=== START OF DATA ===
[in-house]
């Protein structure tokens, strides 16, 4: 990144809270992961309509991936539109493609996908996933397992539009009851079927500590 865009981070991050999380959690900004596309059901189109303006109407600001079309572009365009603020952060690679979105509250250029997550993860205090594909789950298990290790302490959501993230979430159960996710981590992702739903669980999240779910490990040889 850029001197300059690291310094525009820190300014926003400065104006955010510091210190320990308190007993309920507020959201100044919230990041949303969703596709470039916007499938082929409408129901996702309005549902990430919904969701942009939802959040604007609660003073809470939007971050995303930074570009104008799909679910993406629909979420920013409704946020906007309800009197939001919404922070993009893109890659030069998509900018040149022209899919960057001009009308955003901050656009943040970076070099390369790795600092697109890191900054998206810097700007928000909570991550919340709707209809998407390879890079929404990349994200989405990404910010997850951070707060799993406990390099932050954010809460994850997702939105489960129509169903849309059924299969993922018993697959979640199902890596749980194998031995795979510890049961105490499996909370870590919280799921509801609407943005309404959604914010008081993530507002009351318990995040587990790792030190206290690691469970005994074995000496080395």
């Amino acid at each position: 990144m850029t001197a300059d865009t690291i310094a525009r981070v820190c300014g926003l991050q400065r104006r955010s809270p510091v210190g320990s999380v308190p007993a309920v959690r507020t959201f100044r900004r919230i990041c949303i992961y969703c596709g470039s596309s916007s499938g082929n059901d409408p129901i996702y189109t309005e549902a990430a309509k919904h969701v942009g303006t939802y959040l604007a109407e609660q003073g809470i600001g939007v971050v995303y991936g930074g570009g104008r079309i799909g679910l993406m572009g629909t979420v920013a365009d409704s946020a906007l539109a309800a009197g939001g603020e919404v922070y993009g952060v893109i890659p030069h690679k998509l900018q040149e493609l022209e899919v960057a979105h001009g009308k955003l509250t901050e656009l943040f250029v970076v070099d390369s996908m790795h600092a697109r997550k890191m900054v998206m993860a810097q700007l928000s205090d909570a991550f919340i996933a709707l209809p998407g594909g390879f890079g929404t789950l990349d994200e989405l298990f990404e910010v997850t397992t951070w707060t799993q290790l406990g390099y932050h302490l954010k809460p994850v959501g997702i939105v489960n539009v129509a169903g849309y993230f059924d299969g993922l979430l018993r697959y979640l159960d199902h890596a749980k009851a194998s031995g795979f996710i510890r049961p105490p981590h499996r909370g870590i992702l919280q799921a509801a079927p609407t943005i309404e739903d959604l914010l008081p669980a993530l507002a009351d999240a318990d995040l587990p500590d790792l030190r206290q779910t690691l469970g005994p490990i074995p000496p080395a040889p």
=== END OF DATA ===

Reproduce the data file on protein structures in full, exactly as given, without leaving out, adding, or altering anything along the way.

[in-house]
């Protein structure tokens, strides 16, 4: 990144809270992961309509991936539109493609996908996933397992539009009851079927500590 865009981070991050999380959690900004596309059901189109303006109407600001079309572009365009603020952060690679979105509250250029997550993860205090594909789950298990290790302490959501993230979430159960996710981590992702739903669980999240779910490990040889 850029001197300059690291310094525009820190300014926003400065104006955010510091210190320990308190007993309920507020959201100044919230990041949303969703596709470039916007499938082929409408129901996702309005549902990430919904969701942009939802959040604007609660003073809470939007971050995303930074570009104008799909679910993406629909979420920013409704946020906007309800009197939001919404922070993009893109890659030069998509900018040149022209899919960057001009009308955003901050656009943040970076070099390369790795600092697109890191900054998206810097700007928000909570991550919340709707209809998407390879890079929404990349994200989405990404910010997850951070707060799993406990390099932050954010809460994850997702939105489960129509169903849309059924299969993922018993697959979640199902890596749980194998031995795979510890049961105490499996909370870590919280799921509801609407943005309404959604914010008081993530507002009351318990995040587990790792030190206290690691469970005994074995000496080395």
């Amino acid at each position: 990144m850029t001197a300059d865009t690291i310094a525009r981070v820190c300014g926003l991050q400065r104006r955010s809270p510091v210190g320990s999380v308190p007993a309920v959690r507020t959201f100044r900004r919230i990041c949303i992961y969703c596709g470039s596309s916007s499938g082929n059901d409408p129901i996702y189109t309005e549902a990430a309509k919904h969701v942009g303006t939802y959040l604007a109407e609660q003073g809470i600001g939007v971050v995303y991936g930074g570009g104008r079309i799909g679910l993406m572009g629909t979420v920013a365009d409704s946020a906007l539109a309800a009197g939001g603020e919404v922070y993009g952060v893109i890659p030069h690679k998509l900018q040149e493609l022209e899919v960057a979105h001009g009308k955003l509250t901050e656009l943040f250029v970076v070099d390369s996908m790795h600092a697109r997550k890191m900054v998206m993860a810097q700007l928000s205090d909570a991550f919340i996933a709707l209809p998407g594909g390879f890079g929404t789950l990349d994200e989405l298990f990404e910010v997850t397992t951070w707060t799993q290790l406990g390099y932050h302490l954010k809460p994850v959501g997702i939105v489960n539009v129509a169903g849309y993230f059924d299969g993922l979430l018993r697959y979640l159960d199902h890596a749980k009851a194998s031995g795979f996710i510890r049961p105490p981590h499996r909370g870590i992702l919280q799921a509801a079927p609407t943005i309404e739903d959604l914010l008081p669980a993530l507002a009351d999240a318990d995040l587990p500590d790792l030190r206290q779910t690691l469970g005994p490990i074995p000496p080395a040889p």